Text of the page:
When you think of physical toughness, who comes to mind? Army Rangers? Navy Seals? Elite athletes? Well, add one more category: the White Mountains Professional Trail Crew of the Appalachian Mountain Club. With 80 pound packs on their backs, they are known for sprinting the trails of the Presidential Range, including Mt. Washington. Steep trails. Up into the clouds, in sun or fog or downpours, they run at full speed with their axes, freeing the forest trails of downed trees and hoisting five hundred pound rocks around to build stairs.
Every hiker who has ever climbed New Hampshire’s White Mountains has walked over bridges the Trail Crew has built, or rock stairs they have constructed. You don’t see them much. When you pass a sign that reads, “Trail Closed,” that’s where they are. A crew of men and women, living in the open for long stretches of time, unable to bathe for days, covered with spruce pitch to fend off bugs. A wild bunch. Smelly. Dirty. When they emerge from the trees to surprise hikers, they often resemble something out of Deliverance. Many hail from the country’s best universities.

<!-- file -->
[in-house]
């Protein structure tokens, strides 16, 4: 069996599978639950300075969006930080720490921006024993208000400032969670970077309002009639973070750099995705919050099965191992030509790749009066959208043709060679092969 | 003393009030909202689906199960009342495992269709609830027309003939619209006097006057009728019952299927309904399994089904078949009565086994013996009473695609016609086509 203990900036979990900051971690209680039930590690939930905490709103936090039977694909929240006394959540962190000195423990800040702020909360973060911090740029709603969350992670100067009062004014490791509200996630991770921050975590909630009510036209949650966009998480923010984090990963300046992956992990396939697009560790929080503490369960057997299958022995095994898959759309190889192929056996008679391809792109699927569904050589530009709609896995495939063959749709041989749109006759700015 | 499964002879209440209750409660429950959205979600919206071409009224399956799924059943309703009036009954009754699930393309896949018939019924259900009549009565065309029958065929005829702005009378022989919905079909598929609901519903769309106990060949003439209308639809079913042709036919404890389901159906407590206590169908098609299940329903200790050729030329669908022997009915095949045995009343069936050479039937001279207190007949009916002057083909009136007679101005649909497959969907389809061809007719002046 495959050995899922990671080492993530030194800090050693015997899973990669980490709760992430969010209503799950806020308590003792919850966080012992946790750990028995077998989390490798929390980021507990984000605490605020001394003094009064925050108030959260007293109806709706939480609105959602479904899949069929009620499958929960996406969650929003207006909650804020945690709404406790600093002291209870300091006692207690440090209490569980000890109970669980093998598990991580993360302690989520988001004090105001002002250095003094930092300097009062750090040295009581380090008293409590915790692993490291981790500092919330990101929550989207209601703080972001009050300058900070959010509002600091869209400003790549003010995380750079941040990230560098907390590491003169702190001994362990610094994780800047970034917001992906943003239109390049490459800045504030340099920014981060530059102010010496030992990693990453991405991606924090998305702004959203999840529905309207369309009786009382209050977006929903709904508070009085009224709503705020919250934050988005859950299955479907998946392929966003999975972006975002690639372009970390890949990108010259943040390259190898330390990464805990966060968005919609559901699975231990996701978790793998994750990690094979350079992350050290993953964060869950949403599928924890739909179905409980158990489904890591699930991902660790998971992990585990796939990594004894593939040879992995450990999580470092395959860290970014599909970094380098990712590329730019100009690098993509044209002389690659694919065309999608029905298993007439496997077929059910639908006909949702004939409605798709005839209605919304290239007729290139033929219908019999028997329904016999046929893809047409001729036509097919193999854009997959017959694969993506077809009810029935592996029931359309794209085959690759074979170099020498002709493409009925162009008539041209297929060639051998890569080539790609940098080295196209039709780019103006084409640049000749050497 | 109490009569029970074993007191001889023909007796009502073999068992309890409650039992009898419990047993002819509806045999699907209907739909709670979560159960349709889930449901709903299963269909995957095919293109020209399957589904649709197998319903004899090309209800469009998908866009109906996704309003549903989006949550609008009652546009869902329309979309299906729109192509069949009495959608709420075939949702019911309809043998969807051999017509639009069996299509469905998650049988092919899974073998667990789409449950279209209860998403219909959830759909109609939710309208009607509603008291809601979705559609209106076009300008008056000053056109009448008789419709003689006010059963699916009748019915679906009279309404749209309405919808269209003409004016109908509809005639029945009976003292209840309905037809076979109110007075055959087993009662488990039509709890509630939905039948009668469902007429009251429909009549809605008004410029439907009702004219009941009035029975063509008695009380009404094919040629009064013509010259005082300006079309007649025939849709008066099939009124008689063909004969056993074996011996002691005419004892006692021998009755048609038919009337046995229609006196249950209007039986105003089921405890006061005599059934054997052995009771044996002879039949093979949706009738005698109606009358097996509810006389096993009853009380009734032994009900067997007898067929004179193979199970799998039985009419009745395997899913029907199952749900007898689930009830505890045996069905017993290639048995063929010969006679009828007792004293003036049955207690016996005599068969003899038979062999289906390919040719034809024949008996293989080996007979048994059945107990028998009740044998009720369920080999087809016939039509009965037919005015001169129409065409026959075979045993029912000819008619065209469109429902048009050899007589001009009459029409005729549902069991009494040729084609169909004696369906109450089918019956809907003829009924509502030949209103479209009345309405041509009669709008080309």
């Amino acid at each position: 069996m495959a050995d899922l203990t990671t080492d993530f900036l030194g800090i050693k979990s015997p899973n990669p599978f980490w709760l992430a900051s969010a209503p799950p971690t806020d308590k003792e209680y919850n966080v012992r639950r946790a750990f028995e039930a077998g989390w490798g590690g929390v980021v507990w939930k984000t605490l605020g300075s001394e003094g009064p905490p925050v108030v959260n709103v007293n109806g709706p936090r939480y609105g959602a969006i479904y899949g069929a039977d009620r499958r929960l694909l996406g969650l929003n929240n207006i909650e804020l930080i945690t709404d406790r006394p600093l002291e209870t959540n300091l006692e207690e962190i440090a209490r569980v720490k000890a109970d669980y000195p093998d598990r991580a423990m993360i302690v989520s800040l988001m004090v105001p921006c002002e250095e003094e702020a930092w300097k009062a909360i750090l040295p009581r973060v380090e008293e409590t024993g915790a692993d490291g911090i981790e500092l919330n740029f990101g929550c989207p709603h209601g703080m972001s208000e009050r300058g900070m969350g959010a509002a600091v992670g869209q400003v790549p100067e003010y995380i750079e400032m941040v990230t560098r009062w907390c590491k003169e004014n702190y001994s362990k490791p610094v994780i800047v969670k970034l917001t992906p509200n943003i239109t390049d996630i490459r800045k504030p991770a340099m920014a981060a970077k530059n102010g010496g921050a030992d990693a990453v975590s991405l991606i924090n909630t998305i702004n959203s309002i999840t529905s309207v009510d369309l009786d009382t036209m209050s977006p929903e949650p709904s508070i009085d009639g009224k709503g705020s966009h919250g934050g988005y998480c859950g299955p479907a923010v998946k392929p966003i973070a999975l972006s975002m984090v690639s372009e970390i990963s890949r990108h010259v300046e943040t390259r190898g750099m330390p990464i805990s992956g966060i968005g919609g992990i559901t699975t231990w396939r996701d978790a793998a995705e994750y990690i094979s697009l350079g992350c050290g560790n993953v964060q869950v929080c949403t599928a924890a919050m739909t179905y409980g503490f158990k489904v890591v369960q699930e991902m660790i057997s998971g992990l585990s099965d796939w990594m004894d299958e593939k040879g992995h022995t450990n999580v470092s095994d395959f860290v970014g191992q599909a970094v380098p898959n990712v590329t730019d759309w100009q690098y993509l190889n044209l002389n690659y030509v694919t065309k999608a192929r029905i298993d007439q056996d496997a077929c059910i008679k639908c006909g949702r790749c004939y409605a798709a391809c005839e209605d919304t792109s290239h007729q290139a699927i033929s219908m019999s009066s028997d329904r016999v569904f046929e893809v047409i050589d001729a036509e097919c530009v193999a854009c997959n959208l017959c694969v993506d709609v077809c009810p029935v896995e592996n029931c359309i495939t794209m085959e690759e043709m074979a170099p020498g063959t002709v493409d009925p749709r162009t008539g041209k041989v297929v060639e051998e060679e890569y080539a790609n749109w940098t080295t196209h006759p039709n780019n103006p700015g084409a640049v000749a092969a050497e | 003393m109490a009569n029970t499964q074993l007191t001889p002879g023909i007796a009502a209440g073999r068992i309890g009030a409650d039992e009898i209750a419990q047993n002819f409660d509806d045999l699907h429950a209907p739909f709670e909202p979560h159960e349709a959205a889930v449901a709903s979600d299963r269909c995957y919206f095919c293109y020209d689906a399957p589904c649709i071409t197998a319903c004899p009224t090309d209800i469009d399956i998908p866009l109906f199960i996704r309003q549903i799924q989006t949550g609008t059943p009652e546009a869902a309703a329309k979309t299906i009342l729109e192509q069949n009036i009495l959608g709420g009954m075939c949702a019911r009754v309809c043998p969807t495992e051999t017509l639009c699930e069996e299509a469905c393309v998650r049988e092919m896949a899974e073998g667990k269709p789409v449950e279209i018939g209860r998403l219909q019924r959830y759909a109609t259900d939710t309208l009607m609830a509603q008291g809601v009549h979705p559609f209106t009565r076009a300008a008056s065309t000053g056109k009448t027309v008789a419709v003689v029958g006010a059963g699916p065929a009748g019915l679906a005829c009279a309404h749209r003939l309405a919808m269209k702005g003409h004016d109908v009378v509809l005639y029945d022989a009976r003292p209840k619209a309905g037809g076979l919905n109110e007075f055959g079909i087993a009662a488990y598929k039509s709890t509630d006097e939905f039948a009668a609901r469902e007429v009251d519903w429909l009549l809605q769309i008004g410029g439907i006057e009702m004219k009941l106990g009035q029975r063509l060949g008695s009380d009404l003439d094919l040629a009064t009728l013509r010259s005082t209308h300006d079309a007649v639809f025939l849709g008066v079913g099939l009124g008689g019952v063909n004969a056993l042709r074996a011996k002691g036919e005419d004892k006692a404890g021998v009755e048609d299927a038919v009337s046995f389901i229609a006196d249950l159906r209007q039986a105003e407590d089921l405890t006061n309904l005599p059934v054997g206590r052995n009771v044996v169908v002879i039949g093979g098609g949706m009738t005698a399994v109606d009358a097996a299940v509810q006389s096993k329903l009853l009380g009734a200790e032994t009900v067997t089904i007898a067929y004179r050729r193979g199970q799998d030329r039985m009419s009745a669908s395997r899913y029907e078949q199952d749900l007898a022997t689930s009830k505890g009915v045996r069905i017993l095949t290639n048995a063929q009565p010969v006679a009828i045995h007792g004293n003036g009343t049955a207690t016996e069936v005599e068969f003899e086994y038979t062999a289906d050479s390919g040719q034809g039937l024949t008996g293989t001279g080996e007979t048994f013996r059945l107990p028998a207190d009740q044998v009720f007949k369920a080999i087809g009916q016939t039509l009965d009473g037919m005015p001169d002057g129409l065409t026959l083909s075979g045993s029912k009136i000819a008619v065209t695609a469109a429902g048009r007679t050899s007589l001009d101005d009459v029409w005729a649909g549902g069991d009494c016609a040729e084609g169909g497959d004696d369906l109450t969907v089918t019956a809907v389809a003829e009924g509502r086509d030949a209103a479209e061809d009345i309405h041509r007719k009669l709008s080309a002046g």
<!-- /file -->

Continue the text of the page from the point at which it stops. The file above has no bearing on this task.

Founded in 1919, the AMC Professional Trail Crew is a hundred years old this summer, and to celebrate their centennial on Mt. Washington this August, they’ve asked me to tell their story.
I’ve been working on it for a year. It’s called THE OLD MAN SPEAKS.
More to follow.
“My sister and I grew up listening to your stories, and now I have the honor of continuing the tradition by giving these to her son on his very first birthday. She’s going to be so surprised and happy! Thank you for giving us lifelong memories that we’ll keep in the family for generations to come.”
So writes Jarvis Karel of Dallas, Texas in the comments box for a download order this week at Odds Bodkin’s Shop. Sweet music to a storyteller’s ears. I don’t know Jarvis personally, but thank you, Jarvis.
The poet Hesiod was a contemporary of Homer, circa 700 B.C. in ancient Greece, and together, the two of them essentially codified the Greek myths into the wondrously creative interlocking system of magical adventures we still marvel at, to this very day.
Zeus. Hera. Poseidon. Hades. Demeter. Ares. Aphrodite. Apollo. Hestia. Eris. The strange whole bunch of them.